Second, we think it’s necessary to have our own collective strategy that’s independent from the Democratic Party. Truthfully, DSA has been less effective at doing this to date than it could be. In some of our chapters, like NYC-DSA, there are impressive efforts to launch Socialists in Office committees to create socialist voting and coordination blocs in legislatures. There are a lot of challenges to solve here, but it’s a good first step. Now it’s time to build SIO committees all across the country, and start to share lessons from these efforts. We also need to be more rigorous about expecting our candidates to endorse each other and to vote as a bloc in legislatures. We’re members of the largest socialist organization in the country working to build a mass movement, not a collection of radical individual political personalities. We should act like it.

An Independent Identity

Finally, we think it’s essential that DSA starts to develop an independent, collective identity as a political force in the U.S. We need our candidates to be bold about running as “democratic socialists” both on social media (where they’ve often been pretty good about this, but that’s because they’re speaking to the activist base) and in campaigns and in their literature. We need to start sewing together all our campaigns with a common look and feel. Left-wing parties (and parties of other ideological traditions too) almost everywhere else in the world run under a single collective identity nationwide to increase people’s identification with their collective project (see, for example, MORENA in Mexico, Die Linke in Germany, the Partido dos Trabalhadores and the Partido Socialismo e Liberdade in Brazil). DSA needs to present ourselves as a cohesive, collective project in order to build a base that identifies with democratic socialism as the alternative to far-right Republicans and center-right Democrats.

Next Steps

Of course, we know that strategy at a national level can’t be too prescriptive. DSA’s electoral work is at different stages of development across the U.S., so it would be a mistake to insist on a one-size-fits-all approach in every case. For example, in some chapters there might arise opportunities to build left-wing coalitions with groups that aren’t socialist but which have working-class bases, or to support insurgent political campaigns by a strong labor organizer or a community activist who does not yet want to be part of a party-like project as we envision here. We wouldn’t want to prevent chapters from experimenting with openings like this.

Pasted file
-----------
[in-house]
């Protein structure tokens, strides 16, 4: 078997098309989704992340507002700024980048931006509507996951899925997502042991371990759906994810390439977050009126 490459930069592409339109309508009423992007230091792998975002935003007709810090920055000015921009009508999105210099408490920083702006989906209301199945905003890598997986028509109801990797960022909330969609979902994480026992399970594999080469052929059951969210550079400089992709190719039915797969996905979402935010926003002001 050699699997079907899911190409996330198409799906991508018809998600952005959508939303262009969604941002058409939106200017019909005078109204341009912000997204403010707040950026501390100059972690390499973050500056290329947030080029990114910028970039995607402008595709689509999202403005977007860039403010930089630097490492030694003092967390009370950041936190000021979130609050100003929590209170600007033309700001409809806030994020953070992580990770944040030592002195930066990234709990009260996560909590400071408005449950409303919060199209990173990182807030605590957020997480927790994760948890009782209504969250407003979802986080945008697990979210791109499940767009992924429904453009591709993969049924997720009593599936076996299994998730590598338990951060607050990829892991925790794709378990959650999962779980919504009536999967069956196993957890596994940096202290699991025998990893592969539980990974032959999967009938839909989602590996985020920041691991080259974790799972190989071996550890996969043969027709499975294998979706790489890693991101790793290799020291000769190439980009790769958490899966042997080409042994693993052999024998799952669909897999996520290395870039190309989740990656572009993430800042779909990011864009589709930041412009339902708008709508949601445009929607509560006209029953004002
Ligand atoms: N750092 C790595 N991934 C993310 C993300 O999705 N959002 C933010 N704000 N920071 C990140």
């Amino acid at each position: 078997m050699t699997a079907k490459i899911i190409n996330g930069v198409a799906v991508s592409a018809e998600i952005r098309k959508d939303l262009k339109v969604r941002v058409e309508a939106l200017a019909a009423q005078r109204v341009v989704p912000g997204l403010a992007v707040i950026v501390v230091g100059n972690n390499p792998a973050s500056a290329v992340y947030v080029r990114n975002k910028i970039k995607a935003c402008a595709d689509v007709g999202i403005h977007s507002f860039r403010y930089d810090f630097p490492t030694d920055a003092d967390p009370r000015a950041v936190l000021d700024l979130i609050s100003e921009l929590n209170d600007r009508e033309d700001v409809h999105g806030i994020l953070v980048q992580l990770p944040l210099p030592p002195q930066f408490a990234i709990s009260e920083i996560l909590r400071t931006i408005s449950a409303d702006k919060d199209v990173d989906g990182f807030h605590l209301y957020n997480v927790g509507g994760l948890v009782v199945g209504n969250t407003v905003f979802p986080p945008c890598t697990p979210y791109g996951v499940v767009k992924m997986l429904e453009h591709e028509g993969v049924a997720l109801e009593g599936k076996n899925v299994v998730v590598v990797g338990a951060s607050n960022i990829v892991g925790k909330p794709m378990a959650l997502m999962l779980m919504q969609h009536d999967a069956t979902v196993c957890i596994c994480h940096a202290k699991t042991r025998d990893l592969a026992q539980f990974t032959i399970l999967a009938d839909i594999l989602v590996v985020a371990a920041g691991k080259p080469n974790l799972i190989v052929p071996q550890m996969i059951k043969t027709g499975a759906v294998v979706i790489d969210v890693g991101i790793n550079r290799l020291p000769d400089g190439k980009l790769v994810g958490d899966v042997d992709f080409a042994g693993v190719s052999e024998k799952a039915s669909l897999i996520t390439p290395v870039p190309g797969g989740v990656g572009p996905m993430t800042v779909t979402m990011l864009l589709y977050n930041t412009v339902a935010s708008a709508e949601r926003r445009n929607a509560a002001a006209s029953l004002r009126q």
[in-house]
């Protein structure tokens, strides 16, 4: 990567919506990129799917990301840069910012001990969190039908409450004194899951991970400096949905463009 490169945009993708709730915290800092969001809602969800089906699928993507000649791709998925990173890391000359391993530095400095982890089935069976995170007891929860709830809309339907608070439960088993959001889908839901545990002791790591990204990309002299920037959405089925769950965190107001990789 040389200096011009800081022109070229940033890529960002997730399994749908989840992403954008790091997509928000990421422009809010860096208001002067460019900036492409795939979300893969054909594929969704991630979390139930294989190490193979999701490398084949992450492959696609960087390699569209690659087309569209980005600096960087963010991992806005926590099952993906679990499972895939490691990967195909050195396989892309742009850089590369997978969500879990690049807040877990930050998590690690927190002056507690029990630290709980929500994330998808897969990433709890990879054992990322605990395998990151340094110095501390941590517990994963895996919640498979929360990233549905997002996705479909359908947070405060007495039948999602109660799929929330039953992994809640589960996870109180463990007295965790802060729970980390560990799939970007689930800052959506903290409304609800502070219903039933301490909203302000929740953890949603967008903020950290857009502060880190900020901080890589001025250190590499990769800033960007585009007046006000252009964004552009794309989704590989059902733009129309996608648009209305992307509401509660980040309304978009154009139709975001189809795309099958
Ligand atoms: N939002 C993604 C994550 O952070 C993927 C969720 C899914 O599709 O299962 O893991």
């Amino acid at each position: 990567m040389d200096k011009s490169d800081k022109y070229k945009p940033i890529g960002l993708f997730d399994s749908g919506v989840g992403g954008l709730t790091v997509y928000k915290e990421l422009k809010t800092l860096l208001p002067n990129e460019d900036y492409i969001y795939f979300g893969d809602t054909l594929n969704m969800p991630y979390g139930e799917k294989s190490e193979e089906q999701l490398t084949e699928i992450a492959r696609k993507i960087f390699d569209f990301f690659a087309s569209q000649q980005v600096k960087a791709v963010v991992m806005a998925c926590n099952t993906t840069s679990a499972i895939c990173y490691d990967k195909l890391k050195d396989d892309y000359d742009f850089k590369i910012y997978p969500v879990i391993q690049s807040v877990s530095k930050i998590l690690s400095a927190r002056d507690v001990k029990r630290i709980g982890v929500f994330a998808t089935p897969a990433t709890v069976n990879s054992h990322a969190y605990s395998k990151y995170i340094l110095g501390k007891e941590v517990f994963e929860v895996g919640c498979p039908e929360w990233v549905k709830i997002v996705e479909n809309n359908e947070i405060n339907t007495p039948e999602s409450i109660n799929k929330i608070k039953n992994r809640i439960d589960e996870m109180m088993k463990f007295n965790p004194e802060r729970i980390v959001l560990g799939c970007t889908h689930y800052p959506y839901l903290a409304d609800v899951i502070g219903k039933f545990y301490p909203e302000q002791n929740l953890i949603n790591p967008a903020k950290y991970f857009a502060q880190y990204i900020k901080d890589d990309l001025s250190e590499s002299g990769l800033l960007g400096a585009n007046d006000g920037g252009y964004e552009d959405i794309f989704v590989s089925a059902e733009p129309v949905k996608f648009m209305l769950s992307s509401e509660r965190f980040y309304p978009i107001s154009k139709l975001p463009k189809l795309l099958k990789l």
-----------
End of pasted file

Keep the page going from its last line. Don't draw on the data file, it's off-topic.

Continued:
Nevertheless, the National Electoral Commission should be tasked with developing programs and strategies that help DSA move towards becoming an independent party-like organization, and this means creating a national standard (that chapters can diverge from when appropriate). Over time, we should all seek to orient our electoral infrastructure towards the same goal: building a mass party of, by, and for the working class.

DSA can act like an independent party. We’re excited to be part of a DSA that takes these big strides now, and to help support a National Electoral Commission that can make this happen. We’ve been energized by the amount of support the amendment has already received. And yes we still believe that in the future, DSA and whatever working-class party we help build will need to take even bigger strides in the future, including one day winning its own ballot line. But let’s move step by step. Big opportunities are ahead of us, let’s get to work.

Alex Pellitteri is a member of NYC-DSA and a former campaign manager for the chapter and a candidate for the National Political Committee. Nick Conder is a member of Louisville DSA, a member of DSA's National Electoral Committee, and former campaign manager for Tyler Lamon for Louisville Metro Council. Alex and Nick are members of DSA's Bread & Roses caucus. Neal Meyer is a member of NYC-DSA and serves on the leadership of DSA's Bread & Roses caucus.